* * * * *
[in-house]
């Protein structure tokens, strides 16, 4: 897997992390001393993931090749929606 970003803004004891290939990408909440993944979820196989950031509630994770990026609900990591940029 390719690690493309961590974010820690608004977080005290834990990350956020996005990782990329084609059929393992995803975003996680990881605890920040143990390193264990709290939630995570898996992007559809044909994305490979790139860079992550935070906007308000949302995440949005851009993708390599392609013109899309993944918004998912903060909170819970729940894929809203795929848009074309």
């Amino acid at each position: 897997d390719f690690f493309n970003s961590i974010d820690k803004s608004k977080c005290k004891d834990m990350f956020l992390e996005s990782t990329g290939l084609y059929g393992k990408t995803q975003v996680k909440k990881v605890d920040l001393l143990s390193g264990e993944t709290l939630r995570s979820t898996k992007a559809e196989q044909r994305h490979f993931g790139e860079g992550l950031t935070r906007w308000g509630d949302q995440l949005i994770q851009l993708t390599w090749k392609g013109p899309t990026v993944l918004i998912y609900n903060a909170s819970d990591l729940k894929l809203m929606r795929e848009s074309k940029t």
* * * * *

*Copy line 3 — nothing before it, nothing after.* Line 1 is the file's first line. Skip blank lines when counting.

């Amino acid at each position: 897997d390719f690690f493309n970003s961590i974010d820690k803004s608004k977080c005290k004891d834990m990350f956020l992390e996005s990782t990329g290939l084609y059929g393992k990408t995803q975003v996680k909440k990881v605890d920040l001393l143990s390193g264990e993944t709290l939630r995570s979820t898996k992007a559809e196989q044909r994305h490979f993931g790139e860079g992550l950031t935070r906007w308000g509630d949302q995440l949005i994770q851009l993708t390599w090749k392609g013109p899309t990026v993944l918004i998912y609900n903060a909170s819970d990591l729940k894929l809203m929606r795929e848009s074309k940029t």